Well, I say that you should not let something as random as ethnicity stop someone from reenacting what they want. Still, if you are worried about it (not that I think you should be) if you do detailed research, you’ll find examples of what you want to do. Did you know that in both WW1 and WW2 the Canadian Army was completely intergrated? They were! There is even a great photo from WW1 of a Canadian Highland unit (in kilts) just out of action and one of the wounded is an Asian-Canadian. Also, there were many African-Americans that went north to Canada to join what they thought at the time as an “all black unit”. They joined the Black Watch of Canada. People of color (what does that really mean, we are all of the same race… human race). Well trying to stay on point here, every culture has a varied and rich history and our histories are also more intertwined than most want to believe. We must remember that this is a hobby and we are not really the people we portray. – SK
I’ve never personally run across someone who was told s/he could not portray a certain impression because they are a certain race/ethnicity. But considering the other ideas/opinions held by people in the hobby, its not a large stretch of the imagination that it occurs. – SL
You can make sure your equipment and uniform is accurate, but you cannot control your ethnicity. If you like an impression, go for it. If we can look past things like age and physical condition, there’s no reason we should scrutinize someone over their ethnicity. – SB
I think part of the reason that seeing non-whites portraying “white roles” is more rare and heavily scrutinized comes from the fact that the hobby as a whole is vastly skewed towards white reenactors. There just aren’t large numbers of minorities involved, to the point where it’s almost surprising to me any time I see non-white people at a reenactment, no matter what role they’re playing. I heartily wish this weren’t the case, since 18th century America was an amazingly diverse place. Personally, I would love to get more African Americans involved in portraying black loyalists during the AWI. To echo what others have said, if you research hard enough you can likely find a correct impression that fits. – TS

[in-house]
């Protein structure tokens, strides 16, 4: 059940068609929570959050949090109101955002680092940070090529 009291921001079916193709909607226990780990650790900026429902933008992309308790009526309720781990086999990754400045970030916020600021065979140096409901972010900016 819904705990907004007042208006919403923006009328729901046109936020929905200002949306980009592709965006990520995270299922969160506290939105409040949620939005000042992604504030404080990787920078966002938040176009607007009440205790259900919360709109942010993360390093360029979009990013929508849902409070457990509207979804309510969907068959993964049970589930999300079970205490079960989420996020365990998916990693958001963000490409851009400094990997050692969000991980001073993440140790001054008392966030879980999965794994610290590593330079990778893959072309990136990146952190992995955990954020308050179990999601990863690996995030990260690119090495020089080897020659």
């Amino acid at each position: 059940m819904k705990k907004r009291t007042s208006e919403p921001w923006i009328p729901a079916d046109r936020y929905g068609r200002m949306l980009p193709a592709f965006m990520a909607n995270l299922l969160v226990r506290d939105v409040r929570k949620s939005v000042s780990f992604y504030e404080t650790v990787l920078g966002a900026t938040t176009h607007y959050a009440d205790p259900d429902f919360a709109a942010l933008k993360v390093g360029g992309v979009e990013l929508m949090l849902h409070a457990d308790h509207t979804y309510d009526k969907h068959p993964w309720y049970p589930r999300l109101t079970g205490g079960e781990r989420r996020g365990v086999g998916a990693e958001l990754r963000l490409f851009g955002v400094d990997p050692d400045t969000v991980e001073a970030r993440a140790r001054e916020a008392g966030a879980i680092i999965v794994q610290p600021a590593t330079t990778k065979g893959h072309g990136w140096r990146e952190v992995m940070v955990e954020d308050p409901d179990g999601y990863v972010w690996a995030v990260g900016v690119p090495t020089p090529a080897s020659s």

I agree with the current thread. It would seem that reenacting is skewed, but I DO think research is key (for any impression)… IMHO, this is a game that we all agree to play, and I think there is a place for everyone with an honest interest in history…. – KL
I, too, would like to see more minorities in reenactment. I do not think it is vital that they portray someone of their racial/ethnic group though. – SL
Interesting that we in the 2ndSC have had African Americans join our ranks. Francis Marion was described as haveing a 50/50 split along racial lines. – BP
This is a topic I’ve been stuck in for awhile. I’ve had several people hit me up to do WWII Japanese or Vietnam War Viet-Cong, but for nothing else than Authenticity’s sake, I refuse to reenact as anything other than white, Caucasian people. I would love to do a WWII Japanese impression, but no matter how good someone’s impression looks, it is still greatly countered by them being an “incorrect” race. I wish that more “whites” would follow that. I do think the main problem is that the reenacting community in Europe and the US is comprised mainly of white reenactors. It would be much easier and authentic if there were enough Asians to reenact Korean/Japanese/Vietnamese roles, but there aren’t. So whites have to fill their places, sadly. My friend Kim has run into this. He’s Korean and really has a hard time doing anything other than Korean War, Vietnam, or Soviet… – CB
I think they should be able to do whatever they damn well please. I saw a black rev war reenactor at Lancaster and whether the role was “appropriate” or not, it was the most badass thing I saw! I thought rock on! – KK
If you are a non-white reenactor and would like to chime in, PLEASE do, as I think it will serve as encouragement for more people to get into the hobby where they may have been hesitant to before. Heck, if you’re a white reenactor who has something to say about this issue, please leave a comment with your thoughts as well.